Gripped by fear of a new recession, the stock market suffered its worst day Thursday since the financial crisis in the fall of 2008, the markets are definitely gripped by gear of a new recession The Dow Jones industrial average fell more than 500 points, its ninth-steepest decline.

The sell-off wiped out the Dow’sThe remaining gains for 2011 were wiped out. It put the Dow and broader stock indexes into what investors call a correction — down 10 percent from their highs in the spring.
“We are continuing to be bombarded by worries about the global economy,” said Bill Stone, the chief investment strategist for PNC Financial.

The day was reminiscent of the wild swings across the financial markets that defined the financial crisis in September and October three years ago. Gold prices briefly hit a record high. Oil fell even more than stocks — 6 percent, or $5.30 a barrel. And frightened investors were so desperate to get into some government bonds that they were willing accept almost no return on their money.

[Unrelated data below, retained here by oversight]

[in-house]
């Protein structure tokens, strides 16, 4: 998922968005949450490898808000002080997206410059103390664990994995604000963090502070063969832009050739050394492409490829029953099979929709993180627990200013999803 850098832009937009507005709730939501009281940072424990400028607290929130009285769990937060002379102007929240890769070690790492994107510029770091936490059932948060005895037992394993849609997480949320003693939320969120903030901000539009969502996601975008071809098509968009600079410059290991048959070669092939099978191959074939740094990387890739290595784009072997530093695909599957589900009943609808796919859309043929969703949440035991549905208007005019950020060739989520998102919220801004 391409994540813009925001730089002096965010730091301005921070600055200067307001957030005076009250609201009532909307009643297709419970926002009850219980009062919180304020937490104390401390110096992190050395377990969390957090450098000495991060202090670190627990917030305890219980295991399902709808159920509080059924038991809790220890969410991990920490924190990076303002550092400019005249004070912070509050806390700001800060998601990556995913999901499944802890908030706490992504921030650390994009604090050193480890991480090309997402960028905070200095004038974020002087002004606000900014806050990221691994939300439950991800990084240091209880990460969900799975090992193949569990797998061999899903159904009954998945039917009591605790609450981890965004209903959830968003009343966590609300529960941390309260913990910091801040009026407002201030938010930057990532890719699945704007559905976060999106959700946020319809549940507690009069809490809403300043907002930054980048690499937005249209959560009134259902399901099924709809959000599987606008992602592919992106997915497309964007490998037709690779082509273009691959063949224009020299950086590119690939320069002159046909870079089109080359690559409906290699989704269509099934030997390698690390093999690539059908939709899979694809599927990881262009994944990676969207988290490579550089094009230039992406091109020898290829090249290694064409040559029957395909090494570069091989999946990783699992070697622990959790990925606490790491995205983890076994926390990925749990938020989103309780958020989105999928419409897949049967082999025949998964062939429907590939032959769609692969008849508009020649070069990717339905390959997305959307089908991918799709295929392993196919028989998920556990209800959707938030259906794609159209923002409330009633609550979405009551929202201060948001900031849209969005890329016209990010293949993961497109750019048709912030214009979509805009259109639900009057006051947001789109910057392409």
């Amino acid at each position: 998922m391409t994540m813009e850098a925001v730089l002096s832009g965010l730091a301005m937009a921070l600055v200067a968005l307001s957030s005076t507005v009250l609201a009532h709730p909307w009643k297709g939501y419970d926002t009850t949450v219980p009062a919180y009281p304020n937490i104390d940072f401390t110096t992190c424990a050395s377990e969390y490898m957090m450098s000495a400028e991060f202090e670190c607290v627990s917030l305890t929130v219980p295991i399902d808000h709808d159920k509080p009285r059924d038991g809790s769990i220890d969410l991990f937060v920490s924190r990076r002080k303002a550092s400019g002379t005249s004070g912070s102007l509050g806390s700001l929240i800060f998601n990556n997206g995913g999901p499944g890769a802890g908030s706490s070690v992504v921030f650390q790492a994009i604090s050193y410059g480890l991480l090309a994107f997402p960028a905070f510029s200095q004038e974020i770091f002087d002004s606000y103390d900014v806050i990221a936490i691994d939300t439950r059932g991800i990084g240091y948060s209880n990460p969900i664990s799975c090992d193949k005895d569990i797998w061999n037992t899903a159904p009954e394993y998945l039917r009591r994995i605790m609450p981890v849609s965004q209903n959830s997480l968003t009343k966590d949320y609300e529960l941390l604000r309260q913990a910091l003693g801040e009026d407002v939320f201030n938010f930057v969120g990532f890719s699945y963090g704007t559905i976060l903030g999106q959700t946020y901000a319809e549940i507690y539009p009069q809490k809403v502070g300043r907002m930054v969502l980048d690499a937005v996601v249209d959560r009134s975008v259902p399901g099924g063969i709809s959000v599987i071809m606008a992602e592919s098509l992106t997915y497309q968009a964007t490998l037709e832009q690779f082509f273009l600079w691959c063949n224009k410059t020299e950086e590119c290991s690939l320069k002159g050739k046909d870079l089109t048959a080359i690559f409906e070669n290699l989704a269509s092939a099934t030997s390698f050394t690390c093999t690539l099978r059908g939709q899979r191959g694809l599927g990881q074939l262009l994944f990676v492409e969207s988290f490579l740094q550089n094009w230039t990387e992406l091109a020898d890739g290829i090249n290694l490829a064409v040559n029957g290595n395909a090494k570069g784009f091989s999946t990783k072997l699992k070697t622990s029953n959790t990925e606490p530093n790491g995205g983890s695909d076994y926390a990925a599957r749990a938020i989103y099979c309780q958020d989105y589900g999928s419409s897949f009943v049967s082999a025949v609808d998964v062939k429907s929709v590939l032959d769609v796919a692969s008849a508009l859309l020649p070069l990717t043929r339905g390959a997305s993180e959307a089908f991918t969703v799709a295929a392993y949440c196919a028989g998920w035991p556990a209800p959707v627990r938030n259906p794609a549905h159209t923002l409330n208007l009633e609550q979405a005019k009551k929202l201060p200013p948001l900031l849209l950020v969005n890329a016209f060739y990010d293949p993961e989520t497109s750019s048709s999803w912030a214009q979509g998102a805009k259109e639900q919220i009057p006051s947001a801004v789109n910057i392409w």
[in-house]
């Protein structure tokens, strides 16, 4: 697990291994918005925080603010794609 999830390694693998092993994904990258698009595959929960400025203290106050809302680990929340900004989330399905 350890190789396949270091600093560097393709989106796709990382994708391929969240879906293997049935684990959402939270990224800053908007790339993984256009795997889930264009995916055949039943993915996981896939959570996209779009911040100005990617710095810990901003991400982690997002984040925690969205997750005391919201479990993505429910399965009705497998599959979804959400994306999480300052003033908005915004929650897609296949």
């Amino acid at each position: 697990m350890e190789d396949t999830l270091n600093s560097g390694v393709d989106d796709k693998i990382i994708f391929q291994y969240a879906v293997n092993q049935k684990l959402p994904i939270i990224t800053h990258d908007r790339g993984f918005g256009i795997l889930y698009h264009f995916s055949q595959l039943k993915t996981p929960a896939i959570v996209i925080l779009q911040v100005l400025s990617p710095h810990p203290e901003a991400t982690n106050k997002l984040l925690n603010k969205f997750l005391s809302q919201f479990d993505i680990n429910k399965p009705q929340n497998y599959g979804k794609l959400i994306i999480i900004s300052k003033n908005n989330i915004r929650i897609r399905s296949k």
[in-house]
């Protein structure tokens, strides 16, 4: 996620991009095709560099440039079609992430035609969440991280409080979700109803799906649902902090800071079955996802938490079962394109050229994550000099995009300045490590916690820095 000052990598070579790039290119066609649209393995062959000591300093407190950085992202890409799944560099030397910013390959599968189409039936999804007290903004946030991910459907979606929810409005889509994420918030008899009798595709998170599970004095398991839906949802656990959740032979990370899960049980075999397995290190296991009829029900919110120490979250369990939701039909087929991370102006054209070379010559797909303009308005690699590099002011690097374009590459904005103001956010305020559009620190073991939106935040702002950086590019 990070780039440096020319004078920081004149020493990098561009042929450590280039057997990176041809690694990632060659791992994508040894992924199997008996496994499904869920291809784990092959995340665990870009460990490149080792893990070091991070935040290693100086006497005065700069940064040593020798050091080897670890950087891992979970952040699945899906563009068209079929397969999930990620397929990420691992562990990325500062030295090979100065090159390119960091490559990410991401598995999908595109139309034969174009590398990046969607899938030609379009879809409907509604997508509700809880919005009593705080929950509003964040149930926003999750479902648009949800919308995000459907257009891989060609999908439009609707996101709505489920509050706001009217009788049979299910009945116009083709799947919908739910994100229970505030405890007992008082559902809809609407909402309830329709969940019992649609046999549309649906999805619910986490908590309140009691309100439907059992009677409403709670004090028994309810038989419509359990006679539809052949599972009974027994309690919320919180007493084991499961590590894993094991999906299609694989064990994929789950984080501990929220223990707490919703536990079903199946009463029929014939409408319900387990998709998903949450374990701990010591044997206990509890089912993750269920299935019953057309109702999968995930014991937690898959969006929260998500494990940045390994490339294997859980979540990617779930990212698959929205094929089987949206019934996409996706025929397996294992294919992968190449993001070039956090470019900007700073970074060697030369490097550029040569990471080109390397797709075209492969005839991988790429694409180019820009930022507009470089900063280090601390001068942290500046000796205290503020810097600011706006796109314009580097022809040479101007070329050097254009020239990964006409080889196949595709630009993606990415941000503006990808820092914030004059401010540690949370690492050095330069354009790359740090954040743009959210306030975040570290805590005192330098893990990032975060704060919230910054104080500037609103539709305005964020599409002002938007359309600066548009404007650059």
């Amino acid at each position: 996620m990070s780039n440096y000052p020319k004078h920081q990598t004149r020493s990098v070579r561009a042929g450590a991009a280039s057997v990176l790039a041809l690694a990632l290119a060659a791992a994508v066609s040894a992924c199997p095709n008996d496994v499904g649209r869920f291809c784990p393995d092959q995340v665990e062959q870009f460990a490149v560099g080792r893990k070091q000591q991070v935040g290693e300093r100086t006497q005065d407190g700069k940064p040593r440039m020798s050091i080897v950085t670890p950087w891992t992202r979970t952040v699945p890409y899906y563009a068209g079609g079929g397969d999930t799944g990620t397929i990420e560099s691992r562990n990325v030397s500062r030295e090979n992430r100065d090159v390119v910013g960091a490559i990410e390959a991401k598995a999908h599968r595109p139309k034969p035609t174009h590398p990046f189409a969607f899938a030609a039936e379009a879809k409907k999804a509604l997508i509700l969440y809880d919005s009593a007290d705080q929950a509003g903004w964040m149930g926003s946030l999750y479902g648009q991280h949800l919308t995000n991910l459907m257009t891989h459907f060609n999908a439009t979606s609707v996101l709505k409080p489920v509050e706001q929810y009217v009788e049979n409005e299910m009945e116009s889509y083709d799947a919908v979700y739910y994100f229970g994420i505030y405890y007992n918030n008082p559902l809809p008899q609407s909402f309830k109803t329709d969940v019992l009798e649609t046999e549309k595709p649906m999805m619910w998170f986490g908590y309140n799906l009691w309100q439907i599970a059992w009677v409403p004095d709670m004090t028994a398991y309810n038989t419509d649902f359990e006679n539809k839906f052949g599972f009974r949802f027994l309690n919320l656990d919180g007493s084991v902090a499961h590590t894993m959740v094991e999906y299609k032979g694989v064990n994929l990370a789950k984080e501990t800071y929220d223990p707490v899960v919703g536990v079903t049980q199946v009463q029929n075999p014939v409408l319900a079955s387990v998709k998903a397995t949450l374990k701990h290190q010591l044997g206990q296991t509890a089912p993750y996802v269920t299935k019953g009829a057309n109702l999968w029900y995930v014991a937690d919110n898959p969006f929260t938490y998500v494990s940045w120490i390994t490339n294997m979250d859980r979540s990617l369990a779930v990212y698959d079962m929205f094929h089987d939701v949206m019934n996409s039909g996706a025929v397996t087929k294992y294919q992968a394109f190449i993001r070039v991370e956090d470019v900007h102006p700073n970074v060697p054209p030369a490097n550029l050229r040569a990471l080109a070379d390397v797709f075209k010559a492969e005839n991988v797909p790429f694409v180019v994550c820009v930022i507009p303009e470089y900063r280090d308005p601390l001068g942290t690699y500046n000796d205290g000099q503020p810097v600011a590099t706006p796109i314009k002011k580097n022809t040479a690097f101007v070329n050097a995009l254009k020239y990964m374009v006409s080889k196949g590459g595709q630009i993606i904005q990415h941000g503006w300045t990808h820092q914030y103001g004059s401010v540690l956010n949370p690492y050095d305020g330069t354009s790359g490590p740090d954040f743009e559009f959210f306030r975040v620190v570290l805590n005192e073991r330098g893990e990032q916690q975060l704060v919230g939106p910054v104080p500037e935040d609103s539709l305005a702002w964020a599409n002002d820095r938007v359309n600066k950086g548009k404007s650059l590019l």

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It was the most alarming day yet in the almost uninterrupted selling that has swept Wall Street for two weeks. The Dow has lost more than 1,300 points, or 10.5 percent and $1.9 trillion has disappeard in market value.

For the day, the Dow closed down 512.76 points, at 11,383.68. It was the steepest point decline since Dec. 1, 2008.

In percentage terms, the decline of 4.3 percent does not rank among the worst. On Black Monday in 1987, for example, the Dow fell 22 percent. The decline on Thursday was the ninth worst for the Dow.

Two weeks ago, investors appeared worried about the deadlocked negotiations in Washington over raising the ceiling on government debt. As soon as the ceiling was raised, investors focused on the economy, and the selling accelerated.

On Thursday, growing fear about the weakening U.S. economy was joined by concern in Europe that the troubled economies of Italy and Spain might need help from the European Union.

The bottom line is traders are becoming convinced that we’re facing a prolonged and severe recession, and there’s nothing any government on Earth can do to stop it. In that context, selling stocks or “reducing exposure” as they say on Wall Street, is quite rational.

Trying to “call the bottom” by going all in at once is a fool’s game. Be patient, be calm and tune out the panic. In a market this volatile, prudence is the only rational strategy available.

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